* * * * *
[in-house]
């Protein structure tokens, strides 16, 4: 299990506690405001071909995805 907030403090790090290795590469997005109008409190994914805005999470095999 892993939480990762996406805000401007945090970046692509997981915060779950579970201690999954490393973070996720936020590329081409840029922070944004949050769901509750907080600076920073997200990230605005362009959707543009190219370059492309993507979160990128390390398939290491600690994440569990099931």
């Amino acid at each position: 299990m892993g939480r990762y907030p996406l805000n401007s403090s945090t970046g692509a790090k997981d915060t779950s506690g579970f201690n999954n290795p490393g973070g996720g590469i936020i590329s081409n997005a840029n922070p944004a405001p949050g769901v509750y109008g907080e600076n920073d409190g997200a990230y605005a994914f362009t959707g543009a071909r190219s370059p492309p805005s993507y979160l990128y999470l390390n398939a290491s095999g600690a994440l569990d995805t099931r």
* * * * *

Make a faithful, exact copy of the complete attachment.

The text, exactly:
[in-house]
């Protein structure tokens, strides 16, 4: 299990506690405001071909995805 907030403090790090290795590469997005109008409190994914805005999470095999 892993939480990762996406805000401007945090970046692509997981915060779950579970201690999954490393973070996720936020590329081409840029922070944004949050769901509750907080600076920073997200990230605005362009959707543009190219370059492309993507979160990128390390398939290491600690994440569990099931």
């Amino acid at each position: 299990m892993g939480r990762y907030p996406l805000n401007s403090s945090t970046g692509a790090k997981d915060t779950s506690g579970f201690n999954n290795p490393g973070g996720g590469i936020i590329s081409n997005a840029n922070p944004a405001p949050g769901v509750y109008g907080e600076n920073d409190g997200a990230y605005a994914f362009t959707g543009a071909r190219s370059p492309p805005s993507y979160l990128y999470l390390n398939a290491s095999g600690a994440l569990d995805t099931r």